Big news from the world of college football:
Detroit News-Four months after Shea Patterson transferred to Michigan, he will be granted a transfer waiver by the NCAA and will be immediately eligible to play this fall, a source with knowledge of the situation told The Detroit News on Thursday night.
This decision concludes a twisting, often uncertain and lengthy process since Patterson, the No. 1 quarterback in the 2016 recruiting class, decided to transfer from Ole Miss, which is now on NCAA probation for three years and has one year left of a two-year bowl ban.
Shea Patterson has been the topic of discussion for the past few months within college football circles. Kayce blogged her opinion, so did I, on the situation surrounding Shea Patterson, Michigan, Ole Miss, and the NCAA. At points during the offseason, it seemed like Shea, a former 5-star QB, was going to be a victim of the subpar NCAA transfer system and have to sit out a year at Michigan. Thankfully, he didn’t.
For the first time in awhile, it seems like the NCAA made a good decision. Patterson being eligible for the upcoming season is a win not just for Michigan but shows how the NCAA may be progressing from their prehistoric thinking surrounding their athletes. We can discuss the precedent the NCAA may have set here at a different point, but what does this mean for the 2018 Michigan Wolverines? To put it frankly: A LOT.
Shea Patterson was a 5-star QB out of high school that went to Ole Miss and performed very well before being injured last season. In 10 games at Ole Miss in 2016 & 2017, here are his stats: 238-392 (60.7%), 3139 yards, 23 TDs, 12 INTs, and a 141.2 QBR. He has drawn comparisons to Johnny Manziel for his playing style:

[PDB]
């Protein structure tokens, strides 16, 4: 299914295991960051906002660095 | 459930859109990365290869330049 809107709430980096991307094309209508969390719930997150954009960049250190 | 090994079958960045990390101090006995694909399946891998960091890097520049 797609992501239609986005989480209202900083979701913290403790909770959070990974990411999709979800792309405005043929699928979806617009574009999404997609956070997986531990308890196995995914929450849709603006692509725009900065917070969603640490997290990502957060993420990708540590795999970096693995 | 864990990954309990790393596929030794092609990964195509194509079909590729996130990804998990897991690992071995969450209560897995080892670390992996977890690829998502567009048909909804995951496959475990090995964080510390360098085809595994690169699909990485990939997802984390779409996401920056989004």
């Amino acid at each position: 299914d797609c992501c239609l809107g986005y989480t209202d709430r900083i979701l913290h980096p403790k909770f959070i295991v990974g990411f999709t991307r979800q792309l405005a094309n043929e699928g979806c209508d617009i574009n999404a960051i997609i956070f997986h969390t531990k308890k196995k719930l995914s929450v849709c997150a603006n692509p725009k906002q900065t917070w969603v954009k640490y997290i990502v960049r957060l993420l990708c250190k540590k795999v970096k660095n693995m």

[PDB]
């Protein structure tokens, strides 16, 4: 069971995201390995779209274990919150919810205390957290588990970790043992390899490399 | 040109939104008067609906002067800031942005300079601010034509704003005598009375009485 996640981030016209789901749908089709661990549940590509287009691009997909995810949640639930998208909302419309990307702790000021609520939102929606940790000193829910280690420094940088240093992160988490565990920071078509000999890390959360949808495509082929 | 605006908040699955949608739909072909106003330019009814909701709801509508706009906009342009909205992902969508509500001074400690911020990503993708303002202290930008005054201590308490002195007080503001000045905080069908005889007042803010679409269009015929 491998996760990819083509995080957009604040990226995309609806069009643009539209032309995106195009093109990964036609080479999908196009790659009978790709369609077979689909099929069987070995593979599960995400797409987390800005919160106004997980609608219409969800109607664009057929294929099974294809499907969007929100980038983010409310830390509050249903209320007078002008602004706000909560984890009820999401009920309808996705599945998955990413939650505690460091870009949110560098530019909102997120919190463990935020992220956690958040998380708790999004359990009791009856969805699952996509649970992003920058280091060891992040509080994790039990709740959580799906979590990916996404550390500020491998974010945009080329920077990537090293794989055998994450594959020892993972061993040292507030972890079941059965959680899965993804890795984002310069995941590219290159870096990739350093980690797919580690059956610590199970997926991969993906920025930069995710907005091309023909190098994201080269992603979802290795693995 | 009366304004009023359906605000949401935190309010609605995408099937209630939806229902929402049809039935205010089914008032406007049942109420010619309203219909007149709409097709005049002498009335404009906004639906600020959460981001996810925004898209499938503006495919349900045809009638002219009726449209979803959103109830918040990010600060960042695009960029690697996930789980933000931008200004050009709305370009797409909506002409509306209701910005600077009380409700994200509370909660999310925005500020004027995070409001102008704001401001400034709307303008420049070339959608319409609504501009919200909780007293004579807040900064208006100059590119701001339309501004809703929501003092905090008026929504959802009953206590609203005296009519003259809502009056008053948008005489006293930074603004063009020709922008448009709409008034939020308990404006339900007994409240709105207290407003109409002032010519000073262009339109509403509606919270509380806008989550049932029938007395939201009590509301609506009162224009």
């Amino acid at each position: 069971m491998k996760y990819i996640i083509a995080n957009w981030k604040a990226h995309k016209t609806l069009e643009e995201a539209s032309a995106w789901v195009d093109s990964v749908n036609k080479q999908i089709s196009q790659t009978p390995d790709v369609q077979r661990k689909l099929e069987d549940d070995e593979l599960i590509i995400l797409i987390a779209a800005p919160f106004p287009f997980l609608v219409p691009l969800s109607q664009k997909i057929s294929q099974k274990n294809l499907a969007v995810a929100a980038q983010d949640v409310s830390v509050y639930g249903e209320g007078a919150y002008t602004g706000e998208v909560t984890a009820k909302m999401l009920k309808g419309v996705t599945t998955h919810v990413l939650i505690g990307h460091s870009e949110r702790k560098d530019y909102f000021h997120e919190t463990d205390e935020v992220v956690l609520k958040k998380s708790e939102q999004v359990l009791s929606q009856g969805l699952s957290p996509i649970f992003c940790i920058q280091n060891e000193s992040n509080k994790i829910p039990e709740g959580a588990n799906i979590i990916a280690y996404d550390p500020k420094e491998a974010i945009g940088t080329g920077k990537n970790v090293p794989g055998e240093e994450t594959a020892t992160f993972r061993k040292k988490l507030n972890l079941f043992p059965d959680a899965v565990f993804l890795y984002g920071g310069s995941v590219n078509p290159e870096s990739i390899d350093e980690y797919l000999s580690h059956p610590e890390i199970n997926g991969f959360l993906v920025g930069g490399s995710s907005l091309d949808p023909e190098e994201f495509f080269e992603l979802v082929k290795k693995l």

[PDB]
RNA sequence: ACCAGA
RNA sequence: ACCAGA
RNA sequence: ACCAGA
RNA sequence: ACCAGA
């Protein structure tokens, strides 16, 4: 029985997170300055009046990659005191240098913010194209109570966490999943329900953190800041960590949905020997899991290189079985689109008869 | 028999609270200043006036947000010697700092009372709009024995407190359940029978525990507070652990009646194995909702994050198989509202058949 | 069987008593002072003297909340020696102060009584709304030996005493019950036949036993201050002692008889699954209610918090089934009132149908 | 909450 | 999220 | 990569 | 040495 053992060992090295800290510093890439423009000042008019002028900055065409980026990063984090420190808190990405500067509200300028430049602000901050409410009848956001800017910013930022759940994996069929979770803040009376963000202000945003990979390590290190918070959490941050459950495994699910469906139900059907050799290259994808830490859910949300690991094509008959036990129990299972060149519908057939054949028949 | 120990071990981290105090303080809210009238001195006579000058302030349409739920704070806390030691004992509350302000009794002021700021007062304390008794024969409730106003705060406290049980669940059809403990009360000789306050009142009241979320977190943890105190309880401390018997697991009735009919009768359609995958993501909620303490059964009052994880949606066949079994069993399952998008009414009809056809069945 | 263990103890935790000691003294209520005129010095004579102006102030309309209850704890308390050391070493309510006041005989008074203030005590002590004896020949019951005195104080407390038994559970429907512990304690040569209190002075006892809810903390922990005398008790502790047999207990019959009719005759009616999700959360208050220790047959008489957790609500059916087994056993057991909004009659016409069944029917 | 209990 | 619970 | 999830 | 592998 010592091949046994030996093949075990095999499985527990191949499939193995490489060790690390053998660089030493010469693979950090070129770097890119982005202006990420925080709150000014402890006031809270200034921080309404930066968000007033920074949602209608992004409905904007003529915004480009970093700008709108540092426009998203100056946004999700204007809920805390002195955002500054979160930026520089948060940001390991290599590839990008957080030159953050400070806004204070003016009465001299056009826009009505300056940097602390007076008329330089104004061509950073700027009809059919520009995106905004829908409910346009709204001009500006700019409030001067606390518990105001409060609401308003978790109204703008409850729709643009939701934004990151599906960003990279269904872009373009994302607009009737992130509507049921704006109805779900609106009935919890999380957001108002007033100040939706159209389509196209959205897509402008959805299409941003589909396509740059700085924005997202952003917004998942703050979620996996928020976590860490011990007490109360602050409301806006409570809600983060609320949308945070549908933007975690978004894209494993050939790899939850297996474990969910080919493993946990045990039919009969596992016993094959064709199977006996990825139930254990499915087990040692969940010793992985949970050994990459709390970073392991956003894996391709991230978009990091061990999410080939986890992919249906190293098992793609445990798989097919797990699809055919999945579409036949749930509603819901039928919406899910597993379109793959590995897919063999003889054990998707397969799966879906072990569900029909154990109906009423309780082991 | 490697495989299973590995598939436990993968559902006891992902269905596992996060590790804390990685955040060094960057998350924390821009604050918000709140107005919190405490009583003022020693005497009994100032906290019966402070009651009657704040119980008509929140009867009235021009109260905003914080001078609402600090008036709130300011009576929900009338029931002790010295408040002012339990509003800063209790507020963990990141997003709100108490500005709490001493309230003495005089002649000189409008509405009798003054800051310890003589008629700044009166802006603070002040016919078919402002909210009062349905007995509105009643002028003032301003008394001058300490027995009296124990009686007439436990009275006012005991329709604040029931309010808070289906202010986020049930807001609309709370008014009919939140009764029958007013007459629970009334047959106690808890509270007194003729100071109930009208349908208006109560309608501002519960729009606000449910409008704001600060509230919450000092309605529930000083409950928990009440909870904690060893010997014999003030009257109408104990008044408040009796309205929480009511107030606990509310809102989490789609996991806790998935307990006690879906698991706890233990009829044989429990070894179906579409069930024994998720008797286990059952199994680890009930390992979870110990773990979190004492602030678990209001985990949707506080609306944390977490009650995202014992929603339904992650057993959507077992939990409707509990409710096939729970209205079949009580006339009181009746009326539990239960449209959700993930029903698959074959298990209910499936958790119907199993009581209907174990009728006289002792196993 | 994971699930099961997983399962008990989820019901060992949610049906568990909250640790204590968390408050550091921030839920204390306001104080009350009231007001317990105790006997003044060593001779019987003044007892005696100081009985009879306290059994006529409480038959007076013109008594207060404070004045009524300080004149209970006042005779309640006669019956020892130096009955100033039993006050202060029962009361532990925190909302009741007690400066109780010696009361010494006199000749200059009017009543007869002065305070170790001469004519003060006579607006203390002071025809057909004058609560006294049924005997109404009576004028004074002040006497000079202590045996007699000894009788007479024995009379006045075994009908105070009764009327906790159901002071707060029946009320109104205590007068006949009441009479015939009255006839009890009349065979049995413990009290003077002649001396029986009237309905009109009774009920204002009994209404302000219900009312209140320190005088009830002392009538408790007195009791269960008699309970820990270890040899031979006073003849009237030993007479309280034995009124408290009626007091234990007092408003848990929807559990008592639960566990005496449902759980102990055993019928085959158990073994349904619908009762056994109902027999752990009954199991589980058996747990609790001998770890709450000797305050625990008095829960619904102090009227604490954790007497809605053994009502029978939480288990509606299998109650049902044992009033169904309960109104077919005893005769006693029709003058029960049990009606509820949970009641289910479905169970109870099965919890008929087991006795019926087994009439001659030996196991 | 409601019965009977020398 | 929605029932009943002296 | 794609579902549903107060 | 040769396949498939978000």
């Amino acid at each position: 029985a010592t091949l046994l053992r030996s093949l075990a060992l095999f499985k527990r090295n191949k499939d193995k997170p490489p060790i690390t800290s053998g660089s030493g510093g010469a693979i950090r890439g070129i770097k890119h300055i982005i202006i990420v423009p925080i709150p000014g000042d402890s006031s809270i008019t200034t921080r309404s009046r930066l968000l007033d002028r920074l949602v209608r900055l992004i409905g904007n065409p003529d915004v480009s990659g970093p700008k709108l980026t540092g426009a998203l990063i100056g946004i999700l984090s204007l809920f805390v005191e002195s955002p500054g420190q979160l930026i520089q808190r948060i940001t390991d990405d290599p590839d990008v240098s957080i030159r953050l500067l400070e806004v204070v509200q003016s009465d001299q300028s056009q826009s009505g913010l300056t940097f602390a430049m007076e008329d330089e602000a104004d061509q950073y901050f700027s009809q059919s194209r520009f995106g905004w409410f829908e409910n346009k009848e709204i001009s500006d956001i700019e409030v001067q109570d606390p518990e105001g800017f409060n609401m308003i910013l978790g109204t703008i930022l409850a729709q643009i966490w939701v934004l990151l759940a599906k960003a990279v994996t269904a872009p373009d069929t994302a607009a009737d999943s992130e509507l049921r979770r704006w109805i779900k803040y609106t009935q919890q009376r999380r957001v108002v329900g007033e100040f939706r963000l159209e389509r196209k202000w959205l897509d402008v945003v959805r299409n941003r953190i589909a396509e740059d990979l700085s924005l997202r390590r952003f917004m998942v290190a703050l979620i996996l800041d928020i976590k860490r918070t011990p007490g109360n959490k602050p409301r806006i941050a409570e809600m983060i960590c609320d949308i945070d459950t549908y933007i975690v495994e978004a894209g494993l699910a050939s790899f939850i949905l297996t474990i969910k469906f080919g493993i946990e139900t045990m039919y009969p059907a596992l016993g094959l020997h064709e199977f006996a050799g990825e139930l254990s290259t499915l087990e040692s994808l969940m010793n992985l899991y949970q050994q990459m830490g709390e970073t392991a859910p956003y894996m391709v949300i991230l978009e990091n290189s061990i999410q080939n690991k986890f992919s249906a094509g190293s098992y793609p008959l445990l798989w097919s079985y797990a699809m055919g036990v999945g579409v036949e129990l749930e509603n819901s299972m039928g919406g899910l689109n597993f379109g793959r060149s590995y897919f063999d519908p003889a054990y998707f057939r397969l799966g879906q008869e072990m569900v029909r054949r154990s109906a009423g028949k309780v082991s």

Has Jim Harbaugh finally found his QB? If Patterson isn’t it, I don’t know who will be. Patterson has the talent to play at any level of college football and has been in Michigan since January practicing with the Wolverines. Harbaugh will have more than enough time to shape him into the quarterback he wants him to be, while also preparing the proper offense. If Harbaugh fails with Patterson in the next two years, it will be time to call his QB whisperer reputation into question.
If Harbaugh does succeed with Shea Patterson, Michigan will be a national championship contender. The offensive line is a bit of a concern, but the receiving core will be older and more experienced, as almost all of them return. Patterson will have Kekoa Crawford, Grant Perry, Donovan Peoples-Jones, and Tarik Black to throw to on the outside, while having two tight ends in Sean McKeon and Zach Gentry for safety blankets. Karan Higdon and Chris Evans also return in the backfield. On defense, 10 (!!!) starters return on a unit that ranked 10th in S&P+. Don Brown, a defensive wizard, will be the coordinator of what will be the backbone of Michigan’s team.
In terms of competition, Ohio State, Penn State, Michigan State, Wisconsin, and Iowa all have legitimate chances of winning the Big Ten. Here is Michigan’s schedule:
It is broken up relatively well, but still a difficult schedule. Wisconsin and Michigan State back-to-back will be tough, but at least they both aren’t on the road. Plus, after playing in East Lansing, they will have a bye before taking on Penn State. After Penn State, they will have two-tone up games before taking on Ohio State, which will most likely be for the Big Ten East title.
We’ll see how Michigan looks come September 1st when they take on Notre Dame. The Wolverines will be able to drop a game and stay in the college football playoff race. Michigan State, Penn State, and Ohio State are all must wins, while losses to Wisconsin and/or Notre Dame would be discouraging but wouldn’t end their championship hopes.
It’s only April, but college football is thankfully right around the corner. Michigan-Notre Dame week one is going to be fun: